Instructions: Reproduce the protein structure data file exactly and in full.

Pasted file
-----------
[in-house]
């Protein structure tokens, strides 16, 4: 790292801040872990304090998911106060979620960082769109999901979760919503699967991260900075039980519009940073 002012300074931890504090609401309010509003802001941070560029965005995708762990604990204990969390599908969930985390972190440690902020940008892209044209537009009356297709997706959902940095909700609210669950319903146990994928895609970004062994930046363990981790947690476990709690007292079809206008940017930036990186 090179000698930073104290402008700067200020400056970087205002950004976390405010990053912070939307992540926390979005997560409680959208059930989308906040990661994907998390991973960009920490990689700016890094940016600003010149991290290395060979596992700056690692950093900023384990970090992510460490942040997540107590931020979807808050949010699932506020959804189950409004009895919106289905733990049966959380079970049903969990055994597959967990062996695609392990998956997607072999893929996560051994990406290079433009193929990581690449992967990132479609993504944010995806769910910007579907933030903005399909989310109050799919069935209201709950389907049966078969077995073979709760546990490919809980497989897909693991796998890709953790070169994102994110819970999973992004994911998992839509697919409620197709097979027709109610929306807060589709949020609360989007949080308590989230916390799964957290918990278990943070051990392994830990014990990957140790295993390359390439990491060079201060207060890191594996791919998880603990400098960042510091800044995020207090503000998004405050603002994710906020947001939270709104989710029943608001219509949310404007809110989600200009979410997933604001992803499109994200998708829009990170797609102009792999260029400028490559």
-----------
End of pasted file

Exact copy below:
[in-house]
């Protein structure tokens, strides 16, 4: 790292801040872990304090998911106060979620960082769109999901979760919503699967991260900075039980519009940073 002012300074931890504090609401309010509003802001941070560029965005995708762990604990204990969390599908969930985390972190440690902020940008892209044209537009009356297709997706959902940095909700609210669950319903146990994928895609970004062994930046363990981790947690476990709690007292079809206008940017930036990186 090179000698930073104290402008700067200020400056970087205002950004976390405010990053912070939307992540926390979005997560409680959208059930989308906040990661994907998390991973960009920490990689700016890094940016600003010149991290290395060979596992700056690692950093900023384990970090992510460490942040997540107590931020979807808050949010699932506020959804189950409004009895919106289905733990049966959380079970049903969990055994597959967990062996695609392990998956997607072999893929996560051994990406290079433009193929990581690449992967990132479609993504944010995806769910910007579907933030903005399909989310109050799919069935209201709950389907049966078969077995073979709760546990490919809980497989897909693991796998890709953790070169994102994110819970999973992004994911998992839509697919409620197709097979027709109610929306807060589709949020609360989007949080308590989230916390799964957290918990278990943070051990392994830990014990990957140790295993390359390439990491060079201060207060890191594996791919998880603990400098960042510091800044995020207090503000998004405050603002994710906020947001939270709104989710029943608001219509949310404007809110989600200009979410997933604001992803499109994200998708829009990170797609102009792999260029400028490559």